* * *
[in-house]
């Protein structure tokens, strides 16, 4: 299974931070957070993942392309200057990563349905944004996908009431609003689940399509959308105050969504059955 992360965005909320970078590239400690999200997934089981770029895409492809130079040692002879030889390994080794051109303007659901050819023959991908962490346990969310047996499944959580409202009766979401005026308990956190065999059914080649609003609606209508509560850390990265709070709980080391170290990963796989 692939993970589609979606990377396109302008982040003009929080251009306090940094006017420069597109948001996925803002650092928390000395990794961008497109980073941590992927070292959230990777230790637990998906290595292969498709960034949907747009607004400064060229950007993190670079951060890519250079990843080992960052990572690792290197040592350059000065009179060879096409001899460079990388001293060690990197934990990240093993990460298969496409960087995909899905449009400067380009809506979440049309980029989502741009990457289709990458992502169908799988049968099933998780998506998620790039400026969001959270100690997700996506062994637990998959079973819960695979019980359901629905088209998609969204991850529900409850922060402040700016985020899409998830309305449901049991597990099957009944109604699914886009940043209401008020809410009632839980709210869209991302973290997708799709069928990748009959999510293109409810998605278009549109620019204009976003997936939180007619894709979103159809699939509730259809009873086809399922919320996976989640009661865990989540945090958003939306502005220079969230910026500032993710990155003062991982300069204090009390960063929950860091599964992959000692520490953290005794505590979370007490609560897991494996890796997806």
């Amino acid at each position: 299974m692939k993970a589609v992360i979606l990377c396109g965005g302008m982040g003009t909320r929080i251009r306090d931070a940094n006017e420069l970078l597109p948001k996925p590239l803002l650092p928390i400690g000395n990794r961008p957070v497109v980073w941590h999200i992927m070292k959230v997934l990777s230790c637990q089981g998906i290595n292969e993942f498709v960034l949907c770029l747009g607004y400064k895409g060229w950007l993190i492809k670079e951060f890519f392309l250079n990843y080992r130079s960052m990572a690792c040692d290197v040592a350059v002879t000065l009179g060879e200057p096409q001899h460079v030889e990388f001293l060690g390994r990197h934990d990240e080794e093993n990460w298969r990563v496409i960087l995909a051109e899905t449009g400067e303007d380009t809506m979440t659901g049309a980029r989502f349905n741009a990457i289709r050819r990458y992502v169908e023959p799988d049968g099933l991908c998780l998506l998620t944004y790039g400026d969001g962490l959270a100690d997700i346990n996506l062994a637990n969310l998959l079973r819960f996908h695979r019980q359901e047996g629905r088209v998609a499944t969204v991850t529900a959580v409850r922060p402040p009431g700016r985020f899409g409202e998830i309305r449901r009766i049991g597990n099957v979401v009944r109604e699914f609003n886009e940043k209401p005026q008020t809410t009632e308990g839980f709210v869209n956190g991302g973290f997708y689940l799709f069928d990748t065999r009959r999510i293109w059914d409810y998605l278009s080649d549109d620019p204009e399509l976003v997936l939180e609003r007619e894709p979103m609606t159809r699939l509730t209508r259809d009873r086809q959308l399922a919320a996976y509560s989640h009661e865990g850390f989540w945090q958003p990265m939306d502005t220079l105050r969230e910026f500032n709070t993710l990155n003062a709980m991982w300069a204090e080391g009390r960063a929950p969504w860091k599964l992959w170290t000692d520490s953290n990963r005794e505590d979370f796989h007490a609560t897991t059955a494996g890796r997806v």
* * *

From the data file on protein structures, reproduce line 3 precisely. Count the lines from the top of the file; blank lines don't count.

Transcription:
């Amino acid at each position: 299974m692939k993970a589609v992360i979606l990377c396109g965005g302008m982040g003009t909320r929080i251009r306090d931070a940094n006017e420069l970078l597109p948001k996925p590239l803002l650092p928390i400690g000395n990794r961008p957070v497109v980073w941590h999200i992927m070292k959230v997934l990777s230790c637990q089981g998906i290595n292969e993942f498709v960034l949907c770029l747009g607004y400064k895409g060229w950007l993190i492809k670079e951060f890519f392309l250079n990843y080992r130079s960052m990572a690792c040692d290197v040592a350059v002879t000065l009179g060879e200057p096409q001899h460079v030889e990388f001293l060690g390994r990197h934990d990240e080794e093993n990460w298969r990563v496409i960087l995909a051109e899905t449009g400067e303007d380009t809506m979440t659901g049309a980029r989502f349905n741009a990457i289709r050819r990458y992502v169908e023959p799988d049968g099933l991908c998780l998506l998620t944004y790039g400026d969001g962490l959270a100690d997700i346990n996506l062994a637990n969310l998959l079973r819960f996908h695979r019980q359901e047996g629905r088209v998609a499944t969204v991850t529900a959580v409850r922060p402040p009431g700016r985020f899409g409202e998830i309305r449901r009766i049991g597990n099957v979401v009944r109604e699914f609003n886009e940043k209401p005026q008020t809410t009632e308990g839980f709210v869209n956190g991302g973290f997708y689940l799709f069928d990748t065999r009959r999510i293109w059914d409810y998605l278009s080649d549109d620019p204009e399509l976003v997936l939180e609003r007619e894709p979103m609606t159809r699939l509730t209508r259809d009873r086809q959308l399922a919320a996976y509560s989640h009661e865990g850390f989540w945090q958003p990265m939306d502005t220079l105050r969230e910026f500032n709070t993710l990155n003062a709980m991982w300069a204090e080391g009390r960063a929950p969504w860091k599964l992959w170290t000692d520490s953290n990963r005794e505590d979370f796989h007490a609560t897991t059955a494996g890796r997806v």